According to the article “H1N1 has killed 2,837, but not more serious: WHO”, by Reuter’s journalist Stephanie Nebehay, the World Health Organization has reported updated information on the H1N1 virus based on data from South America, which is coming out of winter, and parts of Asia, which are experiencing an early flu season. So far, in terms of its deadliness, the H1N1 has not evolved into a very deadly strain. So far, so good.Most of us are going to come in contact with the bug, it’s unavoidable.
According to WHO, about a third of us will come down with something. People will die from this flu, as is true of all flus. The deaths so far fit the pattern of pandemic flus, not typical flus, that of the the “inverted death curve” as described in previous posts (find links below): regular flus tend to kill the very old and very young, but pandemics tend to attack older children and non elderly adults.
Going forward, “how deadly” is the unknown. This brings us to the question of vaccinations. There are mortality risks associated with catching H1N1 but there may be mortality risks associated with the vaccine as well. For example, in 1976 the flu killed one person but the vaccine killed 25 (from Guillain-Barré Syndrome – remember that name as you’ll probably be hearing it over the winter.) So, everyone will need to consider the risks/reward of vaccinating.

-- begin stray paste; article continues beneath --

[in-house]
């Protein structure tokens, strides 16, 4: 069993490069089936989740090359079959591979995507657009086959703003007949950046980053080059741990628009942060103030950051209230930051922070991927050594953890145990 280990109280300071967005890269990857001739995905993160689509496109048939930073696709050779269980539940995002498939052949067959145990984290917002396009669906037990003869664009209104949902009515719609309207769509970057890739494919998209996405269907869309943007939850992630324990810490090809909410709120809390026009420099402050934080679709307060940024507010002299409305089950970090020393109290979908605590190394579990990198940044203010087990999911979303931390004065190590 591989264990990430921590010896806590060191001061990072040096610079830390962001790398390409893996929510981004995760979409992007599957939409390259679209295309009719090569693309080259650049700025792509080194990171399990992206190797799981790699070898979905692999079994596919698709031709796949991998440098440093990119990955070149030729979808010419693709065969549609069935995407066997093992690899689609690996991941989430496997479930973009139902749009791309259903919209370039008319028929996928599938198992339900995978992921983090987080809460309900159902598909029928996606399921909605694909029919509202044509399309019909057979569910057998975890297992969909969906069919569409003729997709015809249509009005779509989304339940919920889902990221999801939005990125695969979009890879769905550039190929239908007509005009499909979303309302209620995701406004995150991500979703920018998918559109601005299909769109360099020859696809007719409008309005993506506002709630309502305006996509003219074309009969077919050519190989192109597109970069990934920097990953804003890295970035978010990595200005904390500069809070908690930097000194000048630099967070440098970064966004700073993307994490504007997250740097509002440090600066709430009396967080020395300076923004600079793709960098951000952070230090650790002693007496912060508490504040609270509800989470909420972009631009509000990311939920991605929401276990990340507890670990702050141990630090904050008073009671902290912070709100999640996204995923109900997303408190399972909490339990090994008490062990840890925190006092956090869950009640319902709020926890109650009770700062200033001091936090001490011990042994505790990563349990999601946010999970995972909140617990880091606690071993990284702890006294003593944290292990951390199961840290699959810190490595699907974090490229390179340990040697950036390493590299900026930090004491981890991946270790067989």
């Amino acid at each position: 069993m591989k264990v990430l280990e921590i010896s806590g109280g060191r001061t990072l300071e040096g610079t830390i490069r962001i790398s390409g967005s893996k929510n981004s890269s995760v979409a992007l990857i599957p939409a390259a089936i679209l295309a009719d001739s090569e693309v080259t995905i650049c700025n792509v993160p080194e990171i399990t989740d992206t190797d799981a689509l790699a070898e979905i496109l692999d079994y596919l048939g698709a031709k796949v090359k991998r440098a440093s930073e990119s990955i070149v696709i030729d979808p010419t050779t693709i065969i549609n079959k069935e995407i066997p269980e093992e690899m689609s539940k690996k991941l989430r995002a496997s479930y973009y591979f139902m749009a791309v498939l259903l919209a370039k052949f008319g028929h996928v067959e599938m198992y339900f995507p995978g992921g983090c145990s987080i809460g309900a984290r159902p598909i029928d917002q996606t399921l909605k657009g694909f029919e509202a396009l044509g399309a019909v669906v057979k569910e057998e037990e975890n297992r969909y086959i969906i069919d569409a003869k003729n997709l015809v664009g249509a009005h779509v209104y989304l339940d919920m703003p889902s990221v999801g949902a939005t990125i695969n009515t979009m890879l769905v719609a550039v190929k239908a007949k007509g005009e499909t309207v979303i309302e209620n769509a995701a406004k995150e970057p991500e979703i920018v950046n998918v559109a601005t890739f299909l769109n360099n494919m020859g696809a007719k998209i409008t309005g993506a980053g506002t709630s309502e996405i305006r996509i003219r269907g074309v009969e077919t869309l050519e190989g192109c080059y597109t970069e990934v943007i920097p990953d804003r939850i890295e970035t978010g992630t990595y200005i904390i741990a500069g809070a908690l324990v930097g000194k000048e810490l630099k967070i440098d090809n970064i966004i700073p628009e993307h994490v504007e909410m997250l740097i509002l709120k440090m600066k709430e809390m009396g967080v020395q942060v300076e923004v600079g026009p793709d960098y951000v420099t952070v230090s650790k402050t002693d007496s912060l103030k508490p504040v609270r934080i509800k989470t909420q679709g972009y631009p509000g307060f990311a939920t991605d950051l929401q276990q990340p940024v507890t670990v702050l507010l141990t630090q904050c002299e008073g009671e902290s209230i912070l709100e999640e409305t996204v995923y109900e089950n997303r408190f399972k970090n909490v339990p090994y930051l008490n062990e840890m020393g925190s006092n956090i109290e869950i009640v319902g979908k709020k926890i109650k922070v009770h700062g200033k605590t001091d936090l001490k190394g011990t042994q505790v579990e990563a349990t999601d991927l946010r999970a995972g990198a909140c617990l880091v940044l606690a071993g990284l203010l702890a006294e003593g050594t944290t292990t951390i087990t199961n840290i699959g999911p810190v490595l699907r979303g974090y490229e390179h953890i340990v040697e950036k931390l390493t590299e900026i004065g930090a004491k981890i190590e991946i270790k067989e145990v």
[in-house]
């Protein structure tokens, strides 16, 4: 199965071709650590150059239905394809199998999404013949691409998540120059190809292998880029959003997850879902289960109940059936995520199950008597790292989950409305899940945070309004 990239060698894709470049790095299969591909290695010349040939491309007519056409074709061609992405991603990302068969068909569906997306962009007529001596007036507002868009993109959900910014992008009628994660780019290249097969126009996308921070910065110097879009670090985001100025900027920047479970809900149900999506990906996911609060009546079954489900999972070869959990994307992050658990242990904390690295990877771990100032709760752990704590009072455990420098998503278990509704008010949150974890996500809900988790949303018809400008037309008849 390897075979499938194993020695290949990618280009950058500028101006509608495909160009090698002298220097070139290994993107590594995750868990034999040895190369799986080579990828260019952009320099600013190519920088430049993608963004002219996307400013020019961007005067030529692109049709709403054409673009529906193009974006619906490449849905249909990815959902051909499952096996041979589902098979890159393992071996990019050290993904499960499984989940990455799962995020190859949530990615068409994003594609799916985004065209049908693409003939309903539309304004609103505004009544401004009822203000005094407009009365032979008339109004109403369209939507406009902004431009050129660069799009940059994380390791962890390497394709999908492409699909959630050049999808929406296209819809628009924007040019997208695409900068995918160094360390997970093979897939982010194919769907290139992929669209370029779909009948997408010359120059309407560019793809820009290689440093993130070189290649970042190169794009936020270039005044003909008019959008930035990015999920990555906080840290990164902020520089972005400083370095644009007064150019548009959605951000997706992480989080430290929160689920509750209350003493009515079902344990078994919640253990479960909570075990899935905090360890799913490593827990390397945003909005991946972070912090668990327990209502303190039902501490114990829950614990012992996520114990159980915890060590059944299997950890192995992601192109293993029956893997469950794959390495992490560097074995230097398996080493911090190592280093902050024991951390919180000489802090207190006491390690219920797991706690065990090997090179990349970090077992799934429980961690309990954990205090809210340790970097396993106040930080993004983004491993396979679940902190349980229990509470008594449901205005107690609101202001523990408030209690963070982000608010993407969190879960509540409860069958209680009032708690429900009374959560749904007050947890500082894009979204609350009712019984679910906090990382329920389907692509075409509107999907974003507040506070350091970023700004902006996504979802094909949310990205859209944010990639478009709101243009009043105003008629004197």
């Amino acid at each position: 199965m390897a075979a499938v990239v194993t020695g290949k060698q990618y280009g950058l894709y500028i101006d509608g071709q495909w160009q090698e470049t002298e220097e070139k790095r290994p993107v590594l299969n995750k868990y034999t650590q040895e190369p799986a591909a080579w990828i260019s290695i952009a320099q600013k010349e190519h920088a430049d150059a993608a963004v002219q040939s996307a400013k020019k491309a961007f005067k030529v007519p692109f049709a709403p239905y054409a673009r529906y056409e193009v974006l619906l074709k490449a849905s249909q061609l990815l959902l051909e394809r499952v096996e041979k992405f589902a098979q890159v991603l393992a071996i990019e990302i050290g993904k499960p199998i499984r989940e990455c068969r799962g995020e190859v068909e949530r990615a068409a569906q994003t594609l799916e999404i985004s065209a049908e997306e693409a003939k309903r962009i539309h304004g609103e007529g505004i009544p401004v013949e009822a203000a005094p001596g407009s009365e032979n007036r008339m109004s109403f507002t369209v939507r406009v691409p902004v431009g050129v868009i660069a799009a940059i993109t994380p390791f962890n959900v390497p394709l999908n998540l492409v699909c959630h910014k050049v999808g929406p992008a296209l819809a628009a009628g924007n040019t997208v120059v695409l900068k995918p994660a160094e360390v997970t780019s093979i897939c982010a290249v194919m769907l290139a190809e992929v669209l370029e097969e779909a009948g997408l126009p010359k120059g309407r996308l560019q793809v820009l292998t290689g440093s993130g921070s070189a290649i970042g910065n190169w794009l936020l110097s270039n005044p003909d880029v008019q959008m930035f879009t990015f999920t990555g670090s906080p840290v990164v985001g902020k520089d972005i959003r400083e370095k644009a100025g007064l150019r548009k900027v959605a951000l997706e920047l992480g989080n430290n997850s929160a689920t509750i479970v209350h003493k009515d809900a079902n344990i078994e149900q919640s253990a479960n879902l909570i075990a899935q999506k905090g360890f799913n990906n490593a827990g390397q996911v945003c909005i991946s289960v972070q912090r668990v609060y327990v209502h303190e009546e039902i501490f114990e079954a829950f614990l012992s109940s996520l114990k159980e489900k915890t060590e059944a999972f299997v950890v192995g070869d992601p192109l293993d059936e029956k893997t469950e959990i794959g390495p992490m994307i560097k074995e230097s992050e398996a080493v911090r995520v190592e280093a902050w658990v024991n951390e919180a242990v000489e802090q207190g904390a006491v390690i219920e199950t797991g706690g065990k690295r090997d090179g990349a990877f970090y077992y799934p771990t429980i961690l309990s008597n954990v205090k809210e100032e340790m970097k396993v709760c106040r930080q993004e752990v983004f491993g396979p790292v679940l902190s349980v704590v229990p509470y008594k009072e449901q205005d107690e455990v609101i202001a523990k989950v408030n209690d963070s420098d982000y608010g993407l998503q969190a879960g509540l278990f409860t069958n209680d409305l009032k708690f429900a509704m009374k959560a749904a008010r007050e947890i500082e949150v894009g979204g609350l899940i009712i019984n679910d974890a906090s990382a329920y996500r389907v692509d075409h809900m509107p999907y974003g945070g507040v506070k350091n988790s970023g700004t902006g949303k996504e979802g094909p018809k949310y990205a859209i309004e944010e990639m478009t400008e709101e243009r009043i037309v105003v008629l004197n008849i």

How deadly will this H1N1 be? How old are you? How healthy are you? How many will have died from the vaccine? We have yet to know the answers to these questions.
We will continue to provide updates regularly.
Click the links below to read Robert’s other Expert Perspective articles on this subject.
> Swine Flu:What Employers Really Need to Know
> Swine Flu Update 2
> Swine Flu Update 3
> Swine Flu Update 4
> Swine Flu Update 5
> Swine FLu Update 6
> Swine Flu: How can I prepare my Company for an H1N1 Pandemic
Contact Robert Cirkiel at email@example.com